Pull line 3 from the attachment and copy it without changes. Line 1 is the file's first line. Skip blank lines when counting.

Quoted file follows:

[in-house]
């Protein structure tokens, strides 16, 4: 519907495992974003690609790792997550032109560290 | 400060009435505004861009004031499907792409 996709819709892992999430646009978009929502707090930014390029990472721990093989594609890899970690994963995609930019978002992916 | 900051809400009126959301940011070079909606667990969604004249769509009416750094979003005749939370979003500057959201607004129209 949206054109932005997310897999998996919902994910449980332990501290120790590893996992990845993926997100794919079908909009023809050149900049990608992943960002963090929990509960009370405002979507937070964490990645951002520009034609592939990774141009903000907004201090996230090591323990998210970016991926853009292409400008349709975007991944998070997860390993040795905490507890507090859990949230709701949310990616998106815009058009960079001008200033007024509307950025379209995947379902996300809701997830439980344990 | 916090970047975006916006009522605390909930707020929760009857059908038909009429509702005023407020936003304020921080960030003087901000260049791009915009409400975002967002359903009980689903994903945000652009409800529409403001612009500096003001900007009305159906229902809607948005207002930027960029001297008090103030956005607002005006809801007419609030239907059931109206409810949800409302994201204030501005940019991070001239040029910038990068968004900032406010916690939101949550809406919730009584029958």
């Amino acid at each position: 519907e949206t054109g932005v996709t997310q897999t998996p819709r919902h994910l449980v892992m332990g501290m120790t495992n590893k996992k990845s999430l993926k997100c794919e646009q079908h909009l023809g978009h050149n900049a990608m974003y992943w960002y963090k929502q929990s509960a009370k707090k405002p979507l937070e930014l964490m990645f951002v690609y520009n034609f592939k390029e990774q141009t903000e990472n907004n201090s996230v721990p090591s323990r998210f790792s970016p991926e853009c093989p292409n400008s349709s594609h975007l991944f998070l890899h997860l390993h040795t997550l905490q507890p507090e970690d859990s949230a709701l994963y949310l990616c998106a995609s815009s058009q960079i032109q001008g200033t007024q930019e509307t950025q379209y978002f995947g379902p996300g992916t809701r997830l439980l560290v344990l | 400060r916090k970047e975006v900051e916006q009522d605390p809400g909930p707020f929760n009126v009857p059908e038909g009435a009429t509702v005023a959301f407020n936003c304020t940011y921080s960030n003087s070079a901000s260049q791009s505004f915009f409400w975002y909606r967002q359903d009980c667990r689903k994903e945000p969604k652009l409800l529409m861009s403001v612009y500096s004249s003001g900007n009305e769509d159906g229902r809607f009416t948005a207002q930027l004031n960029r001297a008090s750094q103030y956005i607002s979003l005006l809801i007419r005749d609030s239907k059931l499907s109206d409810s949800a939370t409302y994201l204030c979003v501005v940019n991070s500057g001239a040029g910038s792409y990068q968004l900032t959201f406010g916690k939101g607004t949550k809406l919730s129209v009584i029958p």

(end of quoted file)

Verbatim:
């Amino acid at each position: 519907e949206t054109g932005v996709t997310q897999t998996p819709r919902h994910l449980v892992m332990g501290m120790t495992n590893k996992k990845s999430l993926k997100c794919e646009q079908h909009l023809g978009h050149n900049a990608m974003y992943w960002y963090k929502q929990s509960a009370k707090k405002p979507l937070e930014l964490m990645f951002v690609y520009n034609f592939k390029e990774q141009t903000e990472n907004n201090s996230v721990p090591s323990r998210f790792s970016p991926e853009c093989p292409n400008s349709s594609h975007l991944f998070l890899h997860l390993h040795t997550l905490q507890p507090e970690d859990s949230a709701l994963y949310l990616c998106a995609s815009s058009q960079i032109q001008g200033t007024q930019e509307t950025q379209y978002f995947g379902p996300g992916t809701r997830l439980l560290v344990l | 400060r916090k970047e975006v900051e916006q009522d605390p809400g909930p707020f929760n009126v009857p059908e038909g009435a009429t509702v005023a959301f407020n936003c304020t940011y921080s960030n003087s070079a901000s260049q791009s505004f915009f409400w975002y909606r967002q359903d009980c667990r689903k994903e945000p969604k652009l409800l529409m861009s403001v612009y500096s004249s003001g900007n009305e769509d159906g229902r809607f009416t948005a207002q930027l004031n960029r001297a008090s750094q103030y956005i607002s979003l005006l809801i007419r005749d609030s239907k059931l499907s109206d409810s949800a939370t409302y994201l204030c979003v501005v940019n991070s500057g001239a040029g910038s792409y990068q968004l900032t959201f406010g916690k939101g607004t949550k809406l919730s129209v009584i029958p």